I want to find the physical address of a variable defined in a user-space process? Is there any way to do it using root privileges?

up vote 1 down vote accepted

First, why would you want to do this? The purpose of modern VM systems is to remove the application programmer from the complexity of physocal memory layout. Gving them each their own uniform address space to make their life easyer.

If you did want to do this you would almost certanly need to use a kernel module. Get the virtual address of the variable in the normal way, use this to index into the processes page tables and read the value you find(the physical address of the frame). Then add the page offset to get the complete physical address. Note you wont be able to use this address while paging is enabled.

(If your lucky you may be able to get the frame address of a VM region from the /proc file system and thus wouldnt require to write a kernel module.)

  • 4
    ...and unless you lock the page into memory, that physical address could change at any time. – caf Mar 14 '10 at 9:22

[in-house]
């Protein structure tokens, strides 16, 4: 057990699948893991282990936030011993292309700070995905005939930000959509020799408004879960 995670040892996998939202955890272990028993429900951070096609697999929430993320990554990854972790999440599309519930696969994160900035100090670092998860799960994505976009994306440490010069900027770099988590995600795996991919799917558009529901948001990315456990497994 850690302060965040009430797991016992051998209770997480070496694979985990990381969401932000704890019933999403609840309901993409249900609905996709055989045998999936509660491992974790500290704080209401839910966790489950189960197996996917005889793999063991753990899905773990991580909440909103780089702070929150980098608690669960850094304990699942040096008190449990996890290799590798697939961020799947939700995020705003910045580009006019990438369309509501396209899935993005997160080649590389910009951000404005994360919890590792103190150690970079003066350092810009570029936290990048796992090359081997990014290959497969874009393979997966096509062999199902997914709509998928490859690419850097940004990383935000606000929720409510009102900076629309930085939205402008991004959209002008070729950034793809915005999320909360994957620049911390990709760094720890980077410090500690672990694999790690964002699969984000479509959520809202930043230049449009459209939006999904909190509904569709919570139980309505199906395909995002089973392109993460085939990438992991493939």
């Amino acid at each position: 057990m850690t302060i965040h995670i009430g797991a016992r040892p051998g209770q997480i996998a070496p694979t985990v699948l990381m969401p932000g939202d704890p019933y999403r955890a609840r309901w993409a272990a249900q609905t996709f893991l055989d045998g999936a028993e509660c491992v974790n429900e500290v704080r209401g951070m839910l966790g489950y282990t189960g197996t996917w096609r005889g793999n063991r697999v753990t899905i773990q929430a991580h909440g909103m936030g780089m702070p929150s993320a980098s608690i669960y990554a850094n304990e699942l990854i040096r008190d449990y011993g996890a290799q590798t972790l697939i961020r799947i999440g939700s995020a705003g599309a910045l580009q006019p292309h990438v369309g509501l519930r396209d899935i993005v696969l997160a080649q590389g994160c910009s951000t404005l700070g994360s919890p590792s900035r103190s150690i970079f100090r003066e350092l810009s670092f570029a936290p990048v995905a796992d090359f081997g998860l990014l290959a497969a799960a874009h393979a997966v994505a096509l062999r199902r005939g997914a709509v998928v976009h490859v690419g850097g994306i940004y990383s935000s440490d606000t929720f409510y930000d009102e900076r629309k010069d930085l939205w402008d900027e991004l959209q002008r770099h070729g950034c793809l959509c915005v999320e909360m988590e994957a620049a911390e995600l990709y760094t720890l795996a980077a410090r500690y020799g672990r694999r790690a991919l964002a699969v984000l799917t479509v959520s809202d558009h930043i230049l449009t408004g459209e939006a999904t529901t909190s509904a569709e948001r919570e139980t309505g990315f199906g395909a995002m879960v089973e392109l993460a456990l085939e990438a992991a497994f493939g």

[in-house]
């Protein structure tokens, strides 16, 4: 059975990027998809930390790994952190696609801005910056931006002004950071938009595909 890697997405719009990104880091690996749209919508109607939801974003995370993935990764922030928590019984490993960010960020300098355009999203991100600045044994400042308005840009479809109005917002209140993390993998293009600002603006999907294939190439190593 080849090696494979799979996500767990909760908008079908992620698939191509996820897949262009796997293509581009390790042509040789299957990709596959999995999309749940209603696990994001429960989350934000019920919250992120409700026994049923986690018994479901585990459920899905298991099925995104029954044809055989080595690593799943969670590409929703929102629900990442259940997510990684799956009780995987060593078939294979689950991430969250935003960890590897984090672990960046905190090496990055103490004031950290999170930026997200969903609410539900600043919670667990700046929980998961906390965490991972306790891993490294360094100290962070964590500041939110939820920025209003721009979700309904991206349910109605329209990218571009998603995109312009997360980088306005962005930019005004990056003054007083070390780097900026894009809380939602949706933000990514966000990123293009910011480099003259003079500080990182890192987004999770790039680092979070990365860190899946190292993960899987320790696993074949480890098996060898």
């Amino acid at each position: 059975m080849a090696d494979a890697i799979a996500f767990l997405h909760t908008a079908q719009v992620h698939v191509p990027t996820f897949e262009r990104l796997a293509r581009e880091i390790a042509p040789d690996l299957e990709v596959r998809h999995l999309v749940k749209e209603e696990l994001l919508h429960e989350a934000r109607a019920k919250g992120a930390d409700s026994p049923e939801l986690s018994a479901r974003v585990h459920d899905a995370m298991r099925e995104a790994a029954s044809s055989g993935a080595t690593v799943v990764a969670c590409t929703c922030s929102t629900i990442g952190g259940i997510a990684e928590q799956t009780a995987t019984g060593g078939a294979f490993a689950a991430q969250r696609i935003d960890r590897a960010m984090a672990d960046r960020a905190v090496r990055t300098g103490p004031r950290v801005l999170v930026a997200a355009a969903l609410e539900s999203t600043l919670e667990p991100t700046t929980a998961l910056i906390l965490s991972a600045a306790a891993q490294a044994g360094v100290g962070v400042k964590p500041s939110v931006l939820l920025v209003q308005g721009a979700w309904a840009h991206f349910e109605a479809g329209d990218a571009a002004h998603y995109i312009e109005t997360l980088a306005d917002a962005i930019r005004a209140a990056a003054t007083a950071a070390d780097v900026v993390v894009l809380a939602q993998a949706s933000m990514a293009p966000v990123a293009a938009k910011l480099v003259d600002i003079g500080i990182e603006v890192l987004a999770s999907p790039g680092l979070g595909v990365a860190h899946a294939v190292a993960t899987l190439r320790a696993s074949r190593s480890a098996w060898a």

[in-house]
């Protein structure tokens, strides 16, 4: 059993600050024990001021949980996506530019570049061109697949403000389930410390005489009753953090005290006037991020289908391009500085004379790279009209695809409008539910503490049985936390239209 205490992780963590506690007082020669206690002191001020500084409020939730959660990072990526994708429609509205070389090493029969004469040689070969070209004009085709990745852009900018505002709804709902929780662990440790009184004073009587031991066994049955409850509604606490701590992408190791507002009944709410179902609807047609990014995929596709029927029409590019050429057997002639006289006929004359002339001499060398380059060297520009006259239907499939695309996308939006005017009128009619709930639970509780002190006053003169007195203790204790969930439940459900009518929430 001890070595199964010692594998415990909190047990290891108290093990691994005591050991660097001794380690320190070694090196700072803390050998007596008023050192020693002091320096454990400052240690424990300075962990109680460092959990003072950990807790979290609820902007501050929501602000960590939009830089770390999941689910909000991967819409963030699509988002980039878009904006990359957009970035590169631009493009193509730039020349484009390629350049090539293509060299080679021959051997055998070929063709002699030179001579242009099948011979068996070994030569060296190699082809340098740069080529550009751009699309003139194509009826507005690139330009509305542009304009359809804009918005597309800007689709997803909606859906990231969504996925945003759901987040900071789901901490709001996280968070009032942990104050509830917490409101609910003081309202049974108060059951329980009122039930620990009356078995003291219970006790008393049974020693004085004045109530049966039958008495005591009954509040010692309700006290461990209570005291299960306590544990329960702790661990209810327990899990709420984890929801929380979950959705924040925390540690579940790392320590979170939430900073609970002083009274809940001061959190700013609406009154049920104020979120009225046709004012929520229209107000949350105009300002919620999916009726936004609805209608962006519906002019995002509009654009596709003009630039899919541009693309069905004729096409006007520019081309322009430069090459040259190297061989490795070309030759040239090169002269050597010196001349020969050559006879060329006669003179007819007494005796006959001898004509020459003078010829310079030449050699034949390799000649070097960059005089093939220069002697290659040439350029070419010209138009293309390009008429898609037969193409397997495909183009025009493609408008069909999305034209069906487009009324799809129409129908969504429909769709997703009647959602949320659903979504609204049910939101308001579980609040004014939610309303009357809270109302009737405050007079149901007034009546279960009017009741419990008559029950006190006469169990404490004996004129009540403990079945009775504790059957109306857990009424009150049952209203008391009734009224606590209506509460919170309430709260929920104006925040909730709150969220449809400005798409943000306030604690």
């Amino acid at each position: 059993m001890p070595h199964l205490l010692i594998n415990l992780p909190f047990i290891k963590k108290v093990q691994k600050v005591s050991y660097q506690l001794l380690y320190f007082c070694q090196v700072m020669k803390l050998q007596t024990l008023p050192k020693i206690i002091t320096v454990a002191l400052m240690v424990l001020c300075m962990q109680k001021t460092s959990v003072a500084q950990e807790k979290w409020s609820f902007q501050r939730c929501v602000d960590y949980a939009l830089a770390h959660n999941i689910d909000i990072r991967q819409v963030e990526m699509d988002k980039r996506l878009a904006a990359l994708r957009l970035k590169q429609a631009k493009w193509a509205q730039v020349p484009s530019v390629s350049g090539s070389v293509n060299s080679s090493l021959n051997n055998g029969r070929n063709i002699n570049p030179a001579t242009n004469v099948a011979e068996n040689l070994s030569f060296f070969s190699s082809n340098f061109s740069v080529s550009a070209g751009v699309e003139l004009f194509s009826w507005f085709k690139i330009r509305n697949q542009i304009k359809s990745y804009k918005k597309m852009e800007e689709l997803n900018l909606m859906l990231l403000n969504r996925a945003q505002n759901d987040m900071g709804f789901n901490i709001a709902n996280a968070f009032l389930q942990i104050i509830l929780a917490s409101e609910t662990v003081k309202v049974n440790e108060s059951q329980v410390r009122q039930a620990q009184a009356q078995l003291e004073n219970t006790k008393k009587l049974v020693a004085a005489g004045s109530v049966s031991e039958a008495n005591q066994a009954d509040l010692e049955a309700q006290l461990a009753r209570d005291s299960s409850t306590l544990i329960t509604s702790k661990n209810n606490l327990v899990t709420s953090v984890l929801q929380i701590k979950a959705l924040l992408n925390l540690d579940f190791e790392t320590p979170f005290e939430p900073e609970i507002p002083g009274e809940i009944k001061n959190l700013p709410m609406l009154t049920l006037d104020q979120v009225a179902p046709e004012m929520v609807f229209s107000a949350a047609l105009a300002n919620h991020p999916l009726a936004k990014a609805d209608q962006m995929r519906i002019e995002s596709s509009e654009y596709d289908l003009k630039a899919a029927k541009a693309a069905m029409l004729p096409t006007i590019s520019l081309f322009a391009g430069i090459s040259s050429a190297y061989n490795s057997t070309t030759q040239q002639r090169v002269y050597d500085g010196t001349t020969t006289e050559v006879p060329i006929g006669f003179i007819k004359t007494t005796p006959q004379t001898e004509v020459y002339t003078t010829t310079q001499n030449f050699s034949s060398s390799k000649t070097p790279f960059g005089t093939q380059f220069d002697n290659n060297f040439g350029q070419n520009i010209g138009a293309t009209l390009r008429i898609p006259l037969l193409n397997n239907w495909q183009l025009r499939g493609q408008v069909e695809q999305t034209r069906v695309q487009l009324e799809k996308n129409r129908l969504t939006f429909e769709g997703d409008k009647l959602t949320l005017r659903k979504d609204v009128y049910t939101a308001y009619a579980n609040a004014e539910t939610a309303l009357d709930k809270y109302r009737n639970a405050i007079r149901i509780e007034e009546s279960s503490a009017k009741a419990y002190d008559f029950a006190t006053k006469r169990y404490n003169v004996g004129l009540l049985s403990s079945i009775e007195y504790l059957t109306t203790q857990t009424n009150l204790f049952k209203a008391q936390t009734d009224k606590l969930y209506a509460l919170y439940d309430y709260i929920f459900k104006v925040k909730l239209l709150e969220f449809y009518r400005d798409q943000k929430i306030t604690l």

• 1
    You don't need to write a kernel module: as the other examples explain, this is already exposed through /proc/$pid/pagemap. – poolie Feb 11 '17 at 2:16
  • 1
    It can be interesting in NUMA architectures to know the physical address of variables – horro Jul 26 '17 at 10:35
  • 3
    "why would you want to do this?" is not an answer – étale-cohomology Apr 9 at 14:47

As partially answered before, normal programs should not need to worry about physical addresses as they run in a virtual address space with all its conveniences. Furthermore, not every virtual address has a physical address, the may belong to mapped files or swapped pages. However, sometimes it may be interesting to see this mapping, even in userland.